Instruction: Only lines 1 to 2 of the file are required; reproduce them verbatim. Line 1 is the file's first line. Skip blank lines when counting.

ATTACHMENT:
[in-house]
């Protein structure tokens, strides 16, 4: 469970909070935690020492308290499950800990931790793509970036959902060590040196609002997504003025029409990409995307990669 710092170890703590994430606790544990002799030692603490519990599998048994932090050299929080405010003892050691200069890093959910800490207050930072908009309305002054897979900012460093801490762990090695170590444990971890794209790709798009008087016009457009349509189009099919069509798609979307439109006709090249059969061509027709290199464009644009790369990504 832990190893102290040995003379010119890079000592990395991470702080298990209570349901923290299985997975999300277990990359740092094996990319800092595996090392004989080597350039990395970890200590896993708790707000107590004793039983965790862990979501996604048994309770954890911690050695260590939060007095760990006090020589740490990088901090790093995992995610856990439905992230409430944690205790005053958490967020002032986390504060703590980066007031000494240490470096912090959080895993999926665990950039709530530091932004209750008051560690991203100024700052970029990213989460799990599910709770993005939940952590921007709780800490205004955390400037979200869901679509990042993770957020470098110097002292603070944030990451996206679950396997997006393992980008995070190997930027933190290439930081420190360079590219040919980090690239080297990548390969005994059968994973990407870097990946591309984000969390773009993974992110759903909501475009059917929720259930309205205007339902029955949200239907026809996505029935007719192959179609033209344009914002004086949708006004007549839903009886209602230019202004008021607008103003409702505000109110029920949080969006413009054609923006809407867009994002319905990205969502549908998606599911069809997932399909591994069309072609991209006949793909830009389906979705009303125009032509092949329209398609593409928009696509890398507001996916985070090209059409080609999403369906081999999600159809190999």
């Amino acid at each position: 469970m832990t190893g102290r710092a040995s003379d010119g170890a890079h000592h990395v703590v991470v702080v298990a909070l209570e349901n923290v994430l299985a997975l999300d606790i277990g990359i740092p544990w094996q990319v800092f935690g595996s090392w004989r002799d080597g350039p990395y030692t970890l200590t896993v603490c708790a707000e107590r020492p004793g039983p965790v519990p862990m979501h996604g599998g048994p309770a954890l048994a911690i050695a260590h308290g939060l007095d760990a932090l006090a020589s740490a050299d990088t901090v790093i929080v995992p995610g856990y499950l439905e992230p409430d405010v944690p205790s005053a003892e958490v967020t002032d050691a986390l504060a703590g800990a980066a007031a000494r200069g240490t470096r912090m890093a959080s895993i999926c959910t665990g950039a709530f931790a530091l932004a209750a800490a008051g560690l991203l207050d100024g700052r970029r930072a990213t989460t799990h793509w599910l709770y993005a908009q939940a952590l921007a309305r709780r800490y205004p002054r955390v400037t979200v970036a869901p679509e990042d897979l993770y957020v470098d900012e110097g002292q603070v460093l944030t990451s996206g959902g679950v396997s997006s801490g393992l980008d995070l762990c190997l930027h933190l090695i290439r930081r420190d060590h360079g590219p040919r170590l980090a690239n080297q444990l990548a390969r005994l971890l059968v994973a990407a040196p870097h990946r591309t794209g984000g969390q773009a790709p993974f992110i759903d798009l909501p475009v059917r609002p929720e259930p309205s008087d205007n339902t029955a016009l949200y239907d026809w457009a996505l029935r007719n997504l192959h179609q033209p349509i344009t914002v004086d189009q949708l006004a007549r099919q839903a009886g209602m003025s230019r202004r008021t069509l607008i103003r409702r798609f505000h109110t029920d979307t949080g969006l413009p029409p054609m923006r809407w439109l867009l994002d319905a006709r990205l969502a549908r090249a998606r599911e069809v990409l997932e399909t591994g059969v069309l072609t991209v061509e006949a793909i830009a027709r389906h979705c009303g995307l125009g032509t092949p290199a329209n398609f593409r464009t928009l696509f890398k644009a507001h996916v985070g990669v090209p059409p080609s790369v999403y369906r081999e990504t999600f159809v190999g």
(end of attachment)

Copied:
[in-house]
């Protein structure tokens, strides 16, 4: 469970909070935690020492308290499950800990931790793509970036959902060590040196609002997504003025029409990409995307990669 710092170890703590994430606790544990002799030692603490519990599998048994932090050299929080405010003892050691200069890093959910800490207050930072908009309305002054897979900012460093801490762990090695170590444990971890794209790709798009008087016009457009349509189009099919069509798609979307439109006709090249059969061509027709290199464009644009790369990504 832990190893102290040995003379010119890079000592990395991470702080298990209570349901923290299985997975999300277990990359740092094996990319800092595996090392004989080597350039990395970890200590896993708790707000107590004793039983965790862990979501996604048994309770954890911690050695260590939060007095760990006090020589740490990088901090790093995992995610856990439905992230409430944690205790005053958490967020002032986390504060703590980066007031000494240490470096912090959080895993999926665990950039709530530091932004209750008051560690991203100024700052970029990213989460799990599910709770993005939940952590921007709780800490205004955390400037979200869901679509990042993770957020470098110097002292603070944030990451996206679950396997997006393992980008995070190997930027933190290439930081420190360079590219040919980090690239080297990548390969005994059968994973990407870097990946591309984000969390773009993974992110759903909501475009059917929720259930309205205007339902029955949200239907026809996505029935007719192959179609033209344009914002004086949708006004007549839903009886209602230019202004008021607008103003409702505000109110029920949080969006413009054609923006809407867009994002319905990205969502549908998606599911069809997932399909591994069309072609991209006949793909830009389906979705009303125009032509092949329209398609593409928009696509890398507001996916985070090209059409080609999403369906081999999600159809190999």